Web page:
Work to make Columbia’s South Main St. less ugly starts soon. When to expect construction

Joshua Boucher/jboucher@thestate.com

A project to turn the concrete jungle that is Columbia’s South Main Street into a more beautiful and more pedestrian-friendly corridor is moving tangibly forward.

Residents should expect construction on the street south of the state Capitol complex to begin in spring 2023, according to the South Carolina Department of Transportation.

The department previously said work would likely begin in early 2023, and should be complete by fall 2024.

A spokesperson for the department, Robert Kudelka, said the project is still on schedule.

The work is expected to cost more than $23 million and will use city, county, state and federal dollars, as well as money from the University of South Carolina.

Plans to go from five lanes to two, install green space, widen sidewalks and add bike lanes on South Main between Pendleton and Blossom streets have been in the works since at least 2017.

The project has been delayed several times due to rising construction costs continually pushing the work over budget.

The state transportation department conducted an initial study on the corridor renovation in 2017 at the request of USC, which had previously identified the street as a logical thoroughfare for students.

Renovating the street is also part of the university’s vision for westward expansion, first laid out in the early 1990s.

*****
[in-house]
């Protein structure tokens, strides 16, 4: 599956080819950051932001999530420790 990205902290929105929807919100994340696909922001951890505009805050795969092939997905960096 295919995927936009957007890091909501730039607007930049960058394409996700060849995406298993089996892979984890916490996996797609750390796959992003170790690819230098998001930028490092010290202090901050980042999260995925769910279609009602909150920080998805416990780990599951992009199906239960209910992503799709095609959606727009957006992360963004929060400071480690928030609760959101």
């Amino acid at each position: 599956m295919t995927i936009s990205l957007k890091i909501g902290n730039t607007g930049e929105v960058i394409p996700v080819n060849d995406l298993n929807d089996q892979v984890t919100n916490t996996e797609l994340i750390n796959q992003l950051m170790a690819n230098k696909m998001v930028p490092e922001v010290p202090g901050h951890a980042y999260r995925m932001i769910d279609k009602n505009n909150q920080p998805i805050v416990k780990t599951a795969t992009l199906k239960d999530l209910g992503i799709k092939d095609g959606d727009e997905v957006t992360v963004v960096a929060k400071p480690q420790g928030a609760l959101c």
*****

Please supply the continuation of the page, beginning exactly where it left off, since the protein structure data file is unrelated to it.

“That segment of Main Street has not seen the quality of development that you see on other urban streets,” USC architect Derek Gruner previously told The State. With the westward move, South Main “finds itself very near the heart of our campus,” he added.

The stretch of road where the work will occur is home to cafe Immaculate Consumption, Green Olive Restaurant, Hunter-Gatherer Brewery and Alehouse and several other businesses, as well as academic buildings and a university residence hall.

The university’s frequent collaborator, design firm Sasaki, authored a 2017 plan that included recommendations for pedestrian promenades and wide stretches of green space on South Main Street.

The university owns a large amount of the South Main property between Pendleton and Blossom Streets, which is one reason the university has been so involved with the project.

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The South Carolina Department of Transportation is leading the project.